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A History Of The Church In Five Books by Theodoret

THE most faithful emperor next directed his attention towards the suppression of idolatry, and issued a law commanding the demolition of idolatrous temples. Constantine the Great, who was so worthy of all praise, and who was the first to adorn the imperial dignity with piety, was aware of the infatuation of the whole world, and therefore expressly prohibited sacrifices to demons. He did not, however, destroy their temples, but merely ordered them to be closed. His sons followed the footsteps of their father. Julian renovated the cause of impiety, and revived the ancient errors. Jovian had no sooner entered upon imperial power, than he prohibited the worship of idols. Valentinian the Elder governed Europe according to the laws which had been established. Valens gave license to all to worship what they pleased, and only opposed those who defended the apostolical doctrines. Throughout the whole of his reign, fire burnt upon the altars of idols; libations and sacrifices were offered to them; and festivals in their honour were held in the market-place. Those who celebrated the orgies of Bacchus were seen running about the streets clad in skins and worked up to madness, tearing dogs to pieces, and committing other excesses, which were inculcated by the lord of the festival.

The faithful emperor Theodosius interdicted these rites, and consigned them to disuse. Marcellus, a most excellent bishop, was the first who carried this law into execution, by destroying the temples in his own city; for he had greater confidence in God than in the multitude of men. As the incident is worthy of being remembered, I shall here relate it. Upon the death of John, bishop of Apamea, whom we have already mentioned, Marcellus, a man zealous in spirit according to the apostolical injunction, was ordained in his stead. The prefect of the East went to Apamea, taking with him two military commanders and some soldiers. The people remained quiet from fear of the soldiery. The prefect undertook to demolish the temple of Jupiter, which was of spacious dimensions and richly ornamented. But when he perceived the firmness and solidity of the structure, he thought that no human strength could disjoin the stones; for they were of large size, and soldered together with iron and lead. The holy Marcellus observed the fears of the prefect, and sent him to execute the mandate in some other city; while he prayed to God to reveal the means of destroying the edifice. The next day, at dawn, a man came to him who was neither a builder, a stone cutter, nor an adept in any kindred art, but who was merely accustomed to carry stones and wood on his shoulder, yet he offered to demolish the temple; for which service he asked the payment awarded to two workmen. The holy bishop having agreed to pay the stipulated sum, the man proceeded to work in the following manner. The temple was built on elevated ground, and had a portico on each of the four sides. There were also columns which were equal in height to the temple, and of which each was sixteen cubits in circumference. The stone was of so hard a nature, that it would scarcely yield to the tools. The labourer dug deeply around the foundations of these columns; and, after removing the earth, substituted wood of an oleaginous nature, to which he then set fire. But a black demon appeared, who withheld the power of the flames, and prevented the combustible matter from being consumed, according to the physical laws.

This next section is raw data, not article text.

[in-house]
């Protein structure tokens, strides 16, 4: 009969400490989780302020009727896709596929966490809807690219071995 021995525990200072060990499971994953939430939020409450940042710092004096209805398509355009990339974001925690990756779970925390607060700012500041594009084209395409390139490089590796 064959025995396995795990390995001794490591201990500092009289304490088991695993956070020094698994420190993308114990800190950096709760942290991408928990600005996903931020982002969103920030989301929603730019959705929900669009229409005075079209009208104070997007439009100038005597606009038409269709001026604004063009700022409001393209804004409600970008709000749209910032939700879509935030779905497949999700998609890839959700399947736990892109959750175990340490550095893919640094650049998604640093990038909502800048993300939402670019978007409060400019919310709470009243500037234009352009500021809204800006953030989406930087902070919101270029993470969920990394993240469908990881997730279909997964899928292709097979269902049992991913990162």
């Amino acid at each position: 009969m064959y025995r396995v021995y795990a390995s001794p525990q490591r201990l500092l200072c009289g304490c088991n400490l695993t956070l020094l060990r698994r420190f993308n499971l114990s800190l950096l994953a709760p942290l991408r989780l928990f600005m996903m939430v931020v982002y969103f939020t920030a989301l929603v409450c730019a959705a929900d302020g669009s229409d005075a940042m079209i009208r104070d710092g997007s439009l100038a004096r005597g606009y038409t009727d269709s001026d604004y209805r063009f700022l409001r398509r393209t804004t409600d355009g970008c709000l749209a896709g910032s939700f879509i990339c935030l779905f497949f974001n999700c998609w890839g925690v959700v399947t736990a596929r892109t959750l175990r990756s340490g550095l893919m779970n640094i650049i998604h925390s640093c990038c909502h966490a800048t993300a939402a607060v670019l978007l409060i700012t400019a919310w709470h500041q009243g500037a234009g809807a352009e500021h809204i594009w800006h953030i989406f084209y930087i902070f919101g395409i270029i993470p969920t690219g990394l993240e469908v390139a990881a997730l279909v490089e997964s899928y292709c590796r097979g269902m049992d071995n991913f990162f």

After this had occurred several times, the workman, perceiving that all his labour was useless, went to acquaint the bishop, who was then taking his mid-day repose. The bishop ran directly to the church, and called for water; when it was brought, he placed it upon the holy altar. He then threw himself upon his face on the ground, and supplicated the Lord to manifest the weakness of the demon and His own power, in order that unbelievers might not have a pretext for continuing in their unbelief. After having uttered these and other supplications, he made the sign of the cross upon the water, and desired Equitius, a deacon who was full of faith and zeal, to take the water and to sprinkle it on the wood, and then to set fire to it anew. After the deacon had followed these instructions, the demon was not able to resist the power of the water. Although water is the antagonistical power to fire, yet, on this occasion, it acted as oil in forwarding the combustion, and in a moment the wood was consumed. The fall of three columns immediately followed, and, in their fall, they dragged with them twelve others: the side of the temple, which was supported by them, fell down at the same time. The noise of the fall resounded throughout the whole city, and the people ran to witness the spectacle. When they were informed of the flight of the inimical demon, they sang praises to the God of all. In the same way did the holy bishop destroy other temples. I could relate many other incidents respecting this bishop which would excite much astonishment. He kept up a constant epistolary correspondence with the martyrs, and he shared in their conflicts and in their triumphs. But I shall now close the narration of these facts, lest I should weary my readers, and shall pass on to the relation of other occurrences.








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